By Barbara Franchi, University of Kent
The city of Venice is a labyrinth where the most different cultures and civilizations have met for centuries. So, no location could be better for the first NAVSA/BAVS/AVSA supernumerary conference. During June 3-6, 2013, Victorianists from every corner of the globe gathered on the Island of San Servolo for this unique opportunity to exchange and discuss ideas around the Global and the Local in the 19th century and beyond.
With over one hundred participants and ten sessions of eight parallel panels each, the range of papers presented was naturally vast. Topics went from oriental bodies and empire to music in George Eliot, from the Italian Risorgimento to urbanization and rail transport. Multidisciplinary approaches and the combination of different academic traditions were therefore the most evident feature of most sessions, as well as the conference’s greatest success.
A panel on Gender and Sex in Victorian representations of the foreign Other was especially interesting for creating fruitful interactions between orientalism and rewritings of traditional gender roles. In particular, Silvia Antosa (University of Palermo) analysed Sir RichardBurton’s orientalism and his translation of the Arabian Nights (1885), whereas Jessica DeCoux (CUNY) spoke of femininity, reincarnation and sensuality in the encounter between English explorers and mummy characters in the ‘mummy romance’ subgenre. Finally, Gaïane Hanser’s (Sorbonne Nouvelle) paper focused on exoticism and the connection between language and gender in Charlotte Bronte’s Villette (1853).
An equally successful combination characterized the panel I presented on. Dedicated to Transbody and Transatlantic Travel, it explored the complementary dimensions of séance practices and sea narratives as two sides of the same coin, namely, navigation in a broad sense. Christine Ferguson (University of Glasgow) spoke about the world of spiritualism on both sides of the Atlantic, while Jasper Schelstrate (Ghent University) analysed national self-representation in Melville’s sea narratives. My own paper focused on the relationship between sea metaphors, mediumship and the power of writing in A. S. Byatt’s Angels and Insects (1992).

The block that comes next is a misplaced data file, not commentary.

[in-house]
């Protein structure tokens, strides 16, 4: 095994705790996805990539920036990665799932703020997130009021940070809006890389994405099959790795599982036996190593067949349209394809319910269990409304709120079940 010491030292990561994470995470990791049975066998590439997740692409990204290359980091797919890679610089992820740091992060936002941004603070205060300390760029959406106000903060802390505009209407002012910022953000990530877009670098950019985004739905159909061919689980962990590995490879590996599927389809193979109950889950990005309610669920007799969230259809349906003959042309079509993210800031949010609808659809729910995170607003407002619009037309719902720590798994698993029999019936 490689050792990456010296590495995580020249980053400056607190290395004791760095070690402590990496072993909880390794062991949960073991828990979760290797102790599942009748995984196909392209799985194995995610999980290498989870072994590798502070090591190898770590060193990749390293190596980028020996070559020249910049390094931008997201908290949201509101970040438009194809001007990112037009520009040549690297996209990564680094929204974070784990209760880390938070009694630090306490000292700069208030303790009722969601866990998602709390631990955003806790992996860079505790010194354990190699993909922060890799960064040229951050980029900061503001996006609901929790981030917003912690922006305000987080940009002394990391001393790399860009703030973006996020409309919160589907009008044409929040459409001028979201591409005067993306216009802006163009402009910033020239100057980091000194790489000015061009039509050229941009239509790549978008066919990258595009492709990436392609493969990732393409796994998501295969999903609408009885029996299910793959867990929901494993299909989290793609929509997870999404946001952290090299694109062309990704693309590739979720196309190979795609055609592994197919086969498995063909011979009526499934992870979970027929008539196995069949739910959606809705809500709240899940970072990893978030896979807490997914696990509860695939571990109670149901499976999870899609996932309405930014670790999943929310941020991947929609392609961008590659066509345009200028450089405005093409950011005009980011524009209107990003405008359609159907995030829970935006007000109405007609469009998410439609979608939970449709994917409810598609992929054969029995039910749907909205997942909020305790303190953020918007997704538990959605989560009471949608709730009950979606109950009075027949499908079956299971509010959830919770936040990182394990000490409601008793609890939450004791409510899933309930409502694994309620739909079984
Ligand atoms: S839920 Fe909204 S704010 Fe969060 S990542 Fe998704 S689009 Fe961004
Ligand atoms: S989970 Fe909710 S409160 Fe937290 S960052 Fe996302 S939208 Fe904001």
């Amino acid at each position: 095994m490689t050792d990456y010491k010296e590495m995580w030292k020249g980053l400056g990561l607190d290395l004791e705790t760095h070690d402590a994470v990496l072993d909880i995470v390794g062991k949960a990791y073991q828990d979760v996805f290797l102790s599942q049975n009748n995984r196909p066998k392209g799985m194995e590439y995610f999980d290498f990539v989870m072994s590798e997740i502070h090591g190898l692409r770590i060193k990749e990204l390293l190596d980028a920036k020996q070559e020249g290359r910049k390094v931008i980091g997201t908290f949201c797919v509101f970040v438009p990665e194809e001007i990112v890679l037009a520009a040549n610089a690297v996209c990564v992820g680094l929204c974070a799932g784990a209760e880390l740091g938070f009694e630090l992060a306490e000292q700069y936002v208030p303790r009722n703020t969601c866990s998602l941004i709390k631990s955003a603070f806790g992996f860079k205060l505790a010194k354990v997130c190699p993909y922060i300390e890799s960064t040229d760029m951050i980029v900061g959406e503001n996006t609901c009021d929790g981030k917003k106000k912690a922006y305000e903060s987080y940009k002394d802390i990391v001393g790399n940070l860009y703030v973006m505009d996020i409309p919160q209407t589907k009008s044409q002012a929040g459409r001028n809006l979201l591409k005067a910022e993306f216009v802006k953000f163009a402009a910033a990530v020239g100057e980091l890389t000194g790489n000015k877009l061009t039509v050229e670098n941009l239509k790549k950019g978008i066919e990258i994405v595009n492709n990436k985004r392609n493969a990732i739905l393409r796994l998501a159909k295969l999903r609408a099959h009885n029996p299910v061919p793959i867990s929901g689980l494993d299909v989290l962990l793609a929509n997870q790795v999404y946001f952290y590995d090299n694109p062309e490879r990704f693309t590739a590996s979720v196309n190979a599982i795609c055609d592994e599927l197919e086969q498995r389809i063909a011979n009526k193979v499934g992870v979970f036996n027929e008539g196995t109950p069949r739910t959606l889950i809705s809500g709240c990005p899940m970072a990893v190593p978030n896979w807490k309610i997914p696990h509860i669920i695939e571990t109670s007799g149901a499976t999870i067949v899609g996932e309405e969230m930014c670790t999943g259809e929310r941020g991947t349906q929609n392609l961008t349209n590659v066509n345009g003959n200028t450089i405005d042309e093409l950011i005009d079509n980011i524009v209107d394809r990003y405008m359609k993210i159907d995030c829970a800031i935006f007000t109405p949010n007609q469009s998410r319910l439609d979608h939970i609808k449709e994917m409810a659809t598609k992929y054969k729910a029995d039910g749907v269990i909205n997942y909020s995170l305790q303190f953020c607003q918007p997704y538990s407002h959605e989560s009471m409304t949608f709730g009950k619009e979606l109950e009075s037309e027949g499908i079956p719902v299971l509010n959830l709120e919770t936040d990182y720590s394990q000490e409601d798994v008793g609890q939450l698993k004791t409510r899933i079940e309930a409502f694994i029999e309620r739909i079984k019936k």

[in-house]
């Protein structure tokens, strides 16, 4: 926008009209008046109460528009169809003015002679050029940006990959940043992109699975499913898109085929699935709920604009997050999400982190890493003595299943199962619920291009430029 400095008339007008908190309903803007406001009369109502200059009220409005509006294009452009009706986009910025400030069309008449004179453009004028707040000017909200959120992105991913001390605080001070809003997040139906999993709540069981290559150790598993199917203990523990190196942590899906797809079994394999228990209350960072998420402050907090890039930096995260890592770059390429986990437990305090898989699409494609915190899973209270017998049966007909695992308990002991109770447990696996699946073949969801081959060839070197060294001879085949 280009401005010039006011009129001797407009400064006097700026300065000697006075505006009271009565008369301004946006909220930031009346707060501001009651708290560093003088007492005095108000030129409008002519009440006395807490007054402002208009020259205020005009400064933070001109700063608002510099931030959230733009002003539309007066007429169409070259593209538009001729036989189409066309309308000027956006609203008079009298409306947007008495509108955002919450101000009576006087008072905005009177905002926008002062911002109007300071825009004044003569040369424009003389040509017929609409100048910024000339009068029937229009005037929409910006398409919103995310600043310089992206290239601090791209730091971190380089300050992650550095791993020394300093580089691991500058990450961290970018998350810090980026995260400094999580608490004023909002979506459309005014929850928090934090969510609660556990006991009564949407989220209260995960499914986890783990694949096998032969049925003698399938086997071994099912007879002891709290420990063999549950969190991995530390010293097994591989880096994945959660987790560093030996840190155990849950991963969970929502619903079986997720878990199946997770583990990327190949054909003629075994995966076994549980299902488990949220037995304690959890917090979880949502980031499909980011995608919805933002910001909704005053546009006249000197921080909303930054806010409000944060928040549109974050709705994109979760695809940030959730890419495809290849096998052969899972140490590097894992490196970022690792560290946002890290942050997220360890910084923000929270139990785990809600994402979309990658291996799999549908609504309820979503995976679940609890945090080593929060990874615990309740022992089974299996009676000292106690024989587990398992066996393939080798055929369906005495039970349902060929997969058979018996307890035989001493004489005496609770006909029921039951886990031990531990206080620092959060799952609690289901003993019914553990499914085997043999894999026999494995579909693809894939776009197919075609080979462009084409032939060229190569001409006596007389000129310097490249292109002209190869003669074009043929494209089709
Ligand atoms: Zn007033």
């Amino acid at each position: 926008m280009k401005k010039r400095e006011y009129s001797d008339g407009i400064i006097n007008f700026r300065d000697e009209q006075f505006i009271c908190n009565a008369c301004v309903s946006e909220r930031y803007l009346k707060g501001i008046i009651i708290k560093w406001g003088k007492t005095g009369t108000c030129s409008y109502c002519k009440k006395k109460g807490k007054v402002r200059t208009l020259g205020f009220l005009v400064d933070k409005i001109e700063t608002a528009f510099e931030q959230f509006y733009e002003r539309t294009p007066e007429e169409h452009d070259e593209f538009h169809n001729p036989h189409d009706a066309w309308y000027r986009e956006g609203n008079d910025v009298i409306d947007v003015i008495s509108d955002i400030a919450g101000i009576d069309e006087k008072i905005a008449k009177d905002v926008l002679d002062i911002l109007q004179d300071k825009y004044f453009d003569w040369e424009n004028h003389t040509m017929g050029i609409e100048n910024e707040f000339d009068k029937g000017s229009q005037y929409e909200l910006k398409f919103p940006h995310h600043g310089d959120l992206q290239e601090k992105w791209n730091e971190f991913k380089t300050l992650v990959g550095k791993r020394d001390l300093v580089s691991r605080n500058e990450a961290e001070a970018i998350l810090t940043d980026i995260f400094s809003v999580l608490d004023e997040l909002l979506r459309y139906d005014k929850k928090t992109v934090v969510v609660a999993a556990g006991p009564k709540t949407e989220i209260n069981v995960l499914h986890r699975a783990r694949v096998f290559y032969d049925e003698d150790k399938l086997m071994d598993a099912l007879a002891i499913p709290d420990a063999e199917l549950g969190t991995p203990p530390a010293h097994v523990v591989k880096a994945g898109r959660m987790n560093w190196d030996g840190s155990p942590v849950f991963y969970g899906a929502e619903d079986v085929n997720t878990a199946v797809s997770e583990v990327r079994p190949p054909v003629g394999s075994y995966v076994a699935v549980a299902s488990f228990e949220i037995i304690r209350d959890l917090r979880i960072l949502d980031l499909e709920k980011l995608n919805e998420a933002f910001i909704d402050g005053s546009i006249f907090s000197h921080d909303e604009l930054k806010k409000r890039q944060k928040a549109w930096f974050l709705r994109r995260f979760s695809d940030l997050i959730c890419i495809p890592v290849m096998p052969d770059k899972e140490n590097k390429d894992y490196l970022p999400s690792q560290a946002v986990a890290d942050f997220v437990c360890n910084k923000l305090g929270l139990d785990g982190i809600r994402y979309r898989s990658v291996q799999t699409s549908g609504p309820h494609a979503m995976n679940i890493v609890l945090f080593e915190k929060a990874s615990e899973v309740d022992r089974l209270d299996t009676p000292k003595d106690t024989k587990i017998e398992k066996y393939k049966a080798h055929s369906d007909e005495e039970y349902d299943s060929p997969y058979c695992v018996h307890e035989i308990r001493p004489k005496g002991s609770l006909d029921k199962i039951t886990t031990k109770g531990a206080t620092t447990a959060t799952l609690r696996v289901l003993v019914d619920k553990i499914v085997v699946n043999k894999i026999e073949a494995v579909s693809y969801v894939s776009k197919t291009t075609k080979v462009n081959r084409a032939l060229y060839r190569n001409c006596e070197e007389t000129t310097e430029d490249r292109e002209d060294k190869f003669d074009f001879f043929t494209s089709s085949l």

A further protagonist of NAVSA/BAVS/AVSA was material culture, well-represented by the Material Culture seminars, focusing on Venice and its historical heritage. As to the seminars, I attended Murray Baumgarten’s session on the Jewish Ghetto of Venice, the first of the kind in Europe. The discussion ranged from Jewish stereotypes in Victorian London to European cultural memory after the second world war and perspectives on the ghetto’s future. A visit to this area of town was also on the programme.
The greatest highlight of the week, however, was Lynda Nead’s plenary session, entitled The Secret of England’s Greatness. Starting from Thomas Jones Barker’s famous 1863 painting of the same title, Professor Nead (Birkbeck College) questioned whether the greatness of the Empire actually lay in the Bible held in Queen Victoria’s hands and presented to the African ambassador. William Mulready’s Toy Seller (1862), a reinterpretation of traditional portraits of the Holy Family and a representation of race, gender and slavery in the British Empire , proved an extremely interesting and enjoyable answer to the prior question.
The tensions between averted gazes and never-touching hands are where the ontological essence of the glory of the 19th-century empire may be. Ultimately, ‘the secret of England’s greatness resides in the fact that both the pedlar and the woman are part of it’ (Nead).
In the city of Shylock and Othello, no image could have been more appropriate to represent the questions that the Global and the Local challenge us to answer, in the Victorian age and in our times.
Barbara Franchi is a second-year PhD candidate at the School of English of the University of Kent. Her research focuses on strategies of intertextuality and ekphrasis in A. S. Byatt’s fiction. She is currently currently co-editing a Special Issue, titled Feminist Movements Across the Board, for Contention: the Multidisciplinary Journal of Social Protest. She tweets at @barbaraˍfranchi and blogs at bloggingbooksforlife.wordpress.com.